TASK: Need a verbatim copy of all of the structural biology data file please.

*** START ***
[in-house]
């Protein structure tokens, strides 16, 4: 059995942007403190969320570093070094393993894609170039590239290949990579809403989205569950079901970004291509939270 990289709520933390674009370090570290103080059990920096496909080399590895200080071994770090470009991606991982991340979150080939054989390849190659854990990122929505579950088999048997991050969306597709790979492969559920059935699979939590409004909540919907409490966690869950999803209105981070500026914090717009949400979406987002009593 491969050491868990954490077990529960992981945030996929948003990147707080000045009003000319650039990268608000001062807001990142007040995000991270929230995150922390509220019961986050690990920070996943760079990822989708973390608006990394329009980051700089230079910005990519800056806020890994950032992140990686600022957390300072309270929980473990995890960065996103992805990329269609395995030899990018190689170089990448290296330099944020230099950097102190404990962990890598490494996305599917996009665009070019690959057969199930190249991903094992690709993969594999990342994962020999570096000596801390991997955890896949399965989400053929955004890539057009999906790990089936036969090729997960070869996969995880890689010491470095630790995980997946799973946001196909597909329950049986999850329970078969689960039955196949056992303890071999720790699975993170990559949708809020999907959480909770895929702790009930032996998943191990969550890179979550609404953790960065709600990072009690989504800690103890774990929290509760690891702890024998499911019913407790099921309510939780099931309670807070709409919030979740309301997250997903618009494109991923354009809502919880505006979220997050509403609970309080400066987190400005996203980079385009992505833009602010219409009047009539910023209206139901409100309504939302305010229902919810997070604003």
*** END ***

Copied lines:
[in-house]
């Protein structure tokens, strides 16, 4: 059995942007403190969320570093070094393993894609170039590239290949990579809403989205569950079901970004291509939270 990289709520933390674009370090570290103080059990920096496909080399590895200080071994770090470009991606991982991340979150080939054989390849190659854990990122929505579950088999048997991050969306597709790979492969559920059935699979939590409004909540919907409490966690869950999803209105981070500026914090717009949400979406987002009593 491969050491868990954490077990529960992981945030996929948003990147707080000045009003000319650039990268608000001062807001990142007040995000991270929230995150922390509220019961986050690990920070996943760079990822989708973390608006990394329009980051700089230079910005990519800056806020890994950032992140990686600022957390300072309270929980473990995890960065996103992805990329269609395995030899990018190689170089990448290296330099944020230099950097102190404990962990890598490494996305599917996009665009070019690959057969199930190249991903094992690709993969594999990342994962020999570096000596801390991997955890896949399965989400053929955004890539057009999906790990089936036969090729997960070869996969995880890689010491470095630790995980997946799973946001196909597909329950049986999850329970078969689960039955196949056992303890071999720790699975993170990559949708809020999907959480909770895929702790009930032996998943191990969550890179979550609404953790960065709600990072009690989504800690103890774990929290509760690891702890024998499911019913407790099921309510939780099931309670807070709409919030979740309301997250997903618009494109991923354009809502919880505006979220997050509403609970309080400066987190400005996203980079385009992505833009602010219409009047009539910023209206139901409100309504939302305010229902919810997070604003």